The result of the generation phase is then utilized for the verification phase to eliminate non-vehicles.

2.1. Random Hypersurface Model (RHM)

As illustrated in Figure 1, in a 2D Cartesian coordinate system, a point is considered as a scaled point with the factor within the range [ 0 , 1 ] drawn on the surface. Thus, the RHM is defined as:
S ( b ¯ k ) denotes the surface which consists of both the shape parameter b ¯ k and the center c k . Each point that lies on the surface is represented as a scaled boundary when s is drawn from [ 0 , 1 ] :
c k + s · S ( b ¯ k ) c k
In Figure 2, r ( ϕ ) denotes the distance function calculated from the center to boundary on angle φ in the polar coordinate system.
Assuming r ( ϕ ) consists of the shape parameter b ¯ k and the center c k , the surface is represented as
S ( b ¯ k ) = { s · r ( b ¯ k , ϕ ) · e ( ϕ ) + c k | ϕ [ 0 , 2 π ] , s [ 0 , 1 ] }
where e ( ϕ ) : = cos ϕ sin ϕ and r ( b ¯ k , ϕ ) denote the unit vector and the radial function in the form of the Fourier series, respectively. Due to its periodic proprieties, the Fourier series expansion of degree N F becomes
r ( b ¯ k , ϕ ) = a k 0 + j = 1 N F { a k j cos ( j ϕ ) + b k j sin ( j ϕ ) }
where b ¯ k is given by
b ¯ k = [ a k 0 , a k 1 , b k 1 , , a k N F , b k N F ] T
If φ is fixed, Equation (3) is represented as
r ( b ¯ k , ϕ ) = R ( ϕ ) · b ¯ k
R ( ϕ ) = [ 1 , cos ( ϕ ) , sin ( ϕ ) , , cos ( N F ϕ ) , sin ( N F ϕ ) ]
Notice that a low number of Fourier coefficients encode rough information of the surface, whereas a larger number of coefficients give more details.

Bayes Filter

The RHM represents the shape information by using the Fourier coefficients, and the Bayes filter is utilized to calculate the corresponding parameters.
  • Process model
Assuming the state x k denotes the Fourier descriptors b ¯ k and does not drift against time, the process model is described as
x k = A k x k 1 + w k
where A k and w k denote the identity matrix and the process noise, respectively.
  • Measurement model
As illustrated in Figure 1, a single measurement y k from LiDAR is originated from a surface boundary point z k with scaled factor s,
y k = f ( z k , s ) + v k , f ( z k , s ) S ( b ¯ k )
where v k denotes the measurement noise.
Using Equation (2), Equation (8) becomes
y k = f ( z k , s ) + v k = s · r ( b ¯ k , ϕ ) · e ( ϕ ) + c k + v k : = h ( x k , v k )
which maps the relationship between the state b ¯ k and the measurement y k .
Based on Equation (5), the measurement model is represented as
y k = s · R ( ϕ ) · b ¯ k · e ( ϕ ) + c k + v k
with algebraic manipulations on Equation (10), we get
| | y k c k | | 2 = s 2 · | | R ( ϕ ) · b ¯ k | | 2 + 2 s R ( ϕ ) b ¯ k e ( ϕ ) T v k + | | v k | | 2
The measurement model is thus acquired as:
0 = s 2 · | | R ( ϕ ) · b ¯ k | | 2 + 2 s R ( ϕ ) b ¯ k e ( ϕ ) T v k + | | v k | | 2 | | y k c k | | 2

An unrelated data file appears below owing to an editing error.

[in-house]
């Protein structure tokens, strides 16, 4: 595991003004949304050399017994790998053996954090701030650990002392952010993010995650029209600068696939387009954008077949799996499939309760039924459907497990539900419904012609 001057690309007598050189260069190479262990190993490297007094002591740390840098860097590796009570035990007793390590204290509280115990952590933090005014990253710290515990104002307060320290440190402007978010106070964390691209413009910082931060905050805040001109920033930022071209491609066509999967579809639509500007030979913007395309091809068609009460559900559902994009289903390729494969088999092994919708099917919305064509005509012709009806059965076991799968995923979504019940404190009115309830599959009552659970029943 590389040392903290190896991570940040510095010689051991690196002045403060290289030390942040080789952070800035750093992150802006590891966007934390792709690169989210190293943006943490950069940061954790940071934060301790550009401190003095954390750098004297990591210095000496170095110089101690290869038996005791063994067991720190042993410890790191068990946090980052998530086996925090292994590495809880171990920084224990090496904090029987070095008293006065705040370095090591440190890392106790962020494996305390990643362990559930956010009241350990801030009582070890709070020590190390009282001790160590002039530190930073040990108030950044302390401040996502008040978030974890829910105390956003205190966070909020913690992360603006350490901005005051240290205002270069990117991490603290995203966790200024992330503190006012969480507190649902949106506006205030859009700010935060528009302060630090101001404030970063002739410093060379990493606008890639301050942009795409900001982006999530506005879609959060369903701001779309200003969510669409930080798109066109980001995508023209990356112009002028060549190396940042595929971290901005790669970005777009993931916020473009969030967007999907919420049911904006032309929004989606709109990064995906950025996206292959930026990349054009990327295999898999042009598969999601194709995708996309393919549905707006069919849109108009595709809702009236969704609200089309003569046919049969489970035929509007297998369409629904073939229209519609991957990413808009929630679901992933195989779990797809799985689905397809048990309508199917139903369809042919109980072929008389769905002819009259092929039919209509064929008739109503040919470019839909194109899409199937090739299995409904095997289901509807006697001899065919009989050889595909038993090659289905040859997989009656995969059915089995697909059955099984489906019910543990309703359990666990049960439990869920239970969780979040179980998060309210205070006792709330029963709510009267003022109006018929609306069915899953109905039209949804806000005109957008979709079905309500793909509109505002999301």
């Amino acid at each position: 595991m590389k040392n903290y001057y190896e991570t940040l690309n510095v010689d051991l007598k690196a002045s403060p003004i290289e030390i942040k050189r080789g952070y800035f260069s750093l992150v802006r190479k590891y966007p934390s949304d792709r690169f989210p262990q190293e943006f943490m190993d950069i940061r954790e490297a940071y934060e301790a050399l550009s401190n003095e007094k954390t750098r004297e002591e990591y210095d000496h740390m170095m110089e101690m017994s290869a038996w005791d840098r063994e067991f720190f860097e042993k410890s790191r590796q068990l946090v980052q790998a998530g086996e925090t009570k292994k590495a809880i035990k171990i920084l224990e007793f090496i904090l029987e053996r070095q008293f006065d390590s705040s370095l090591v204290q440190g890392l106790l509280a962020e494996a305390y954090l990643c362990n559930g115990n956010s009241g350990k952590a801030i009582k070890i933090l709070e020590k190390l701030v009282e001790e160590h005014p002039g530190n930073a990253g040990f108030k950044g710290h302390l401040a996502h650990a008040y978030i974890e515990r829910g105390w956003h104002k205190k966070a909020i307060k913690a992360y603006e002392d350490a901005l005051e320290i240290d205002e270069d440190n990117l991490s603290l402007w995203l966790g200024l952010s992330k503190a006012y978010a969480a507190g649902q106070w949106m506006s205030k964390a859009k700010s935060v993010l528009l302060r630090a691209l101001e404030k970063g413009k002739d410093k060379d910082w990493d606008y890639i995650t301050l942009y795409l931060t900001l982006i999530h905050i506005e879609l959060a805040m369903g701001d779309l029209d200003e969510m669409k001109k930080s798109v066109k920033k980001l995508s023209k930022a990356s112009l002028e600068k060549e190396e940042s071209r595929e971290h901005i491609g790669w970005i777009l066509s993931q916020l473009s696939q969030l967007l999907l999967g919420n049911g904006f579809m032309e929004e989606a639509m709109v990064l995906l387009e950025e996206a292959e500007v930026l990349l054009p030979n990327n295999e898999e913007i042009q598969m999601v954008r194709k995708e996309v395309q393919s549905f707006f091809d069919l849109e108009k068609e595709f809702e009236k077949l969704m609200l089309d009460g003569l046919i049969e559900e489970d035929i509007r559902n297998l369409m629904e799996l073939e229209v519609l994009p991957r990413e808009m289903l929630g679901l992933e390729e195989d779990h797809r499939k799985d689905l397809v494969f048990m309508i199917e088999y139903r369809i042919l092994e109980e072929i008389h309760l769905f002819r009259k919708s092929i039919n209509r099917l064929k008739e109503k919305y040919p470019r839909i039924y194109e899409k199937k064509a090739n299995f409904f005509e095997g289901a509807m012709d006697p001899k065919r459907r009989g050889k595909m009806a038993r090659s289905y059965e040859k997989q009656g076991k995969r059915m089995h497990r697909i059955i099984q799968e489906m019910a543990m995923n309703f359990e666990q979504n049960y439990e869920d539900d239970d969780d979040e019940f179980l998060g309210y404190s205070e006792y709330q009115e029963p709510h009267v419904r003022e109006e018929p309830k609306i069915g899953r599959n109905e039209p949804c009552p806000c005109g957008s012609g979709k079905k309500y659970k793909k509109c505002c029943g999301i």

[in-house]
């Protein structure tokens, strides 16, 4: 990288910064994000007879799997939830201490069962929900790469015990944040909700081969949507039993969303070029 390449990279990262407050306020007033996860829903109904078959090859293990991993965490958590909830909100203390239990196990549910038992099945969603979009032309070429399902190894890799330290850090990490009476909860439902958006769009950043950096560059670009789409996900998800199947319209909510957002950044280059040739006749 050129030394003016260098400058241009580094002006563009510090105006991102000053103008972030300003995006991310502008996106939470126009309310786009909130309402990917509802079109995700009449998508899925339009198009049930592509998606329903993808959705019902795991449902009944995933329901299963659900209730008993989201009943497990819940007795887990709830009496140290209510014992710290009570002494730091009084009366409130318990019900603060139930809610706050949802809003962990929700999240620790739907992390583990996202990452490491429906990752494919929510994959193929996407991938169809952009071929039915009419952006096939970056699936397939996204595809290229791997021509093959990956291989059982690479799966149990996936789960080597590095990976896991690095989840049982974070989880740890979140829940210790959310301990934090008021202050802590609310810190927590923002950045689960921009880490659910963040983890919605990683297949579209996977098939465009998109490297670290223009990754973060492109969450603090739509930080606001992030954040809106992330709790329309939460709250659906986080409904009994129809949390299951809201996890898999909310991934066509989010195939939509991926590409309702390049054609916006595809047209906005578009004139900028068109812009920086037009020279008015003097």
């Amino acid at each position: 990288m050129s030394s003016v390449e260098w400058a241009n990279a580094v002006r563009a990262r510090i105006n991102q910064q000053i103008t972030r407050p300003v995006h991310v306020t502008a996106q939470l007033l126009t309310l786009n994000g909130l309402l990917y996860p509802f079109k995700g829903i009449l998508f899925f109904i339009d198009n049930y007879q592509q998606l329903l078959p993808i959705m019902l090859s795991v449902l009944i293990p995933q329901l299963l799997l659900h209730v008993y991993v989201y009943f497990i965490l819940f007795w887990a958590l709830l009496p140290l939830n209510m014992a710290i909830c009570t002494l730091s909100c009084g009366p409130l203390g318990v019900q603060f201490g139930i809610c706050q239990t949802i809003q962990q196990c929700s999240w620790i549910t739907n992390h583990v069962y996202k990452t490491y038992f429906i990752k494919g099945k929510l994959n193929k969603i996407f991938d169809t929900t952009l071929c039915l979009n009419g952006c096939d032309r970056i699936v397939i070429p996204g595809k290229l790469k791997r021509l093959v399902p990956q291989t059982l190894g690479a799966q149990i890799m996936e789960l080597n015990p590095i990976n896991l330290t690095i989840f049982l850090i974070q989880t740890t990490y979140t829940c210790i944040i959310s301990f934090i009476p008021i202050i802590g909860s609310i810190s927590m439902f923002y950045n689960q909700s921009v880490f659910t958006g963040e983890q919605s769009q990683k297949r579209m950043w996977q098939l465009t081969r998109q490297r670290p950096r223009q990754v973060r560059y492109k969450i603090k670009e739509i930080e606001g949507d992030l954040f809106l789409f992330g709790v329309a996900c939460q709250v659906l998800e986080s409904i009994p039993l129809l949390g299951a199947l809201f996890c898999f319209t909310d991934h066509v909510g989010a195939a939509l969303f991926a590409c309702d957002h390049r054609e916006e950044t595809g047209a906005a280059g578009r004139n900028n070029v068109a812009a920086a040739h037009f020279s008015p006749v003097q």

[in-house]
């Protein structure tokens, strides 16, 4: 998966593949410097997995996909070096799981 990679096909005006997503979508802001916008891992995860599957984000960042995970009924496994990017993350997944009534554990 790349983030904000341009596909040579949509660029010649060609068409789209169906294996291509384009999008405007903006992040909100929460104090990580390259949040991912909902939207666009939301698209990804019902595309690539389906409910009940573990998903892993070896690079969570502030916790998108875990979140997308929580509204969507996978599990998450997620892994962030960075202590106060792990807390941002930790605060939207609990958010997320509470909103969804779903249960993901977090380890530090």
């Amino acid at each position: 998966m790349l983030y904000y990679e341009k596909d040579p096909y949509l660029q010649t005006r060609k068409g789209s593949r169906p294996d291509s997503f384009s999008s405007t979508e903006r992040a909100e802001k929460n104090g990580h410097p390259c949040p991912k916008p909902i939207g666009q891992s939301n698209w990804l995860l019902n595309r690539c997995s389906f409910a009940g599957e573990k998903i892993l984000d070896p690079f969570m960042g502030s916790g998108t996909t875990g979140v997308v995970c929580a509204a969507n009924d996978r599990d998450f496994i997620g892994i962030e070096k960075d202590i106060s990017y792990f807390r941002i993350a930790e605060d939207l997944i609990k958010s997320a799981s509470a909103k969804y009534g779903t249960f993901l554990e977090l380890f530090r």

where a pseudo measurement 0 is used to model the relationship between the state, the scaled factor, the measurement and its noise. The state x k convergences to the true Fourier descriptor b ¯ k by updating with a large number of measurements.
Notice that the proposed measurement model is implemented in the 2D Cartesian coordinate system and is only effective on the backside of the target. In addition, the depth information from LiDAR measurement is unrequested.
Figure 3 exhibits the estimated result with a cross target, in which the state x and measurement y are represented by 13 Fourier coefficients and 2D Cartesian coordinates, respectively.

2.2. Probability Hypothesis Density (PHD) Filter

As illustrated in Figure 3, the RHM estimates the shape information by using the Bayes filter. The key challenge for practice implementation is data association. A traditional estimator operates in measurement-to-target known scenarios, where all assignments are confirmed. However, LiDAR provides a large number of measurements without any association information. In previous work, the Difference of Normal (DoN) operator is utilized as a preprocessing procedure to cluster measurements. The miss detection is quite high since the clustering process may also eliminate objects. Hence, the PHD filter is proposed to track objects in presence of unknown data association scenarios.

2.2.1. Overview

The PHD filter is represented with the set-valued state and observation for multiple-object Bayesian filtering. All targets and observations are collected and represented in the set space, whereas the data association problem in traditional filtering domain is avoided. Figure 4 is a basic introduction of the RFS statistic. Compared to the single target filtering, the PHD filter relies on the random finite set statistics to process data in the set space level.

2.2.2. Mathematic Background

Considering the survived targets S k | k 1 , the spontaneous targets σ k and the spawned targets B k | k 1 , the set-valued state is described as:
X k = [ ζ X k 1 S k | k 1 ( ζ ) ] [ ζ X k 1 B k | k 1 ( ζ ) ] σ k
In addition, the set observation Z k consists of the reflections from both the targets θ k ( x ) and the clutters κ k .
Z k = [ x X k θ k ( x ) ] κ k
Similar to Bayesian estimator, the PHD filter is also divided into prediction and update processes. Notice that D and f k | k 1 ( x | ζ ) denote the posterior density and the transition function, respectively. ζ is the previous state.
Thus, the prediction is represented as:
D k | k 1 ( x ) = [ [ P S ( ζ ) f k | k 1 ( x | ζ ) + β ( x | ζ ) ] D k 1 ( ζ ) d ζ ] + γ k
The intensity function is updated based on the measurement set Z k :
D k ( x ) = ( 1 P D ) D k | k 1 ( x ) + z Z k P D g k ( z i | x ) D k | k 1 ( x ) κ ( z i ) + P D g k ( z i | ζ ) D k | k 1 ( ζ ) d ζ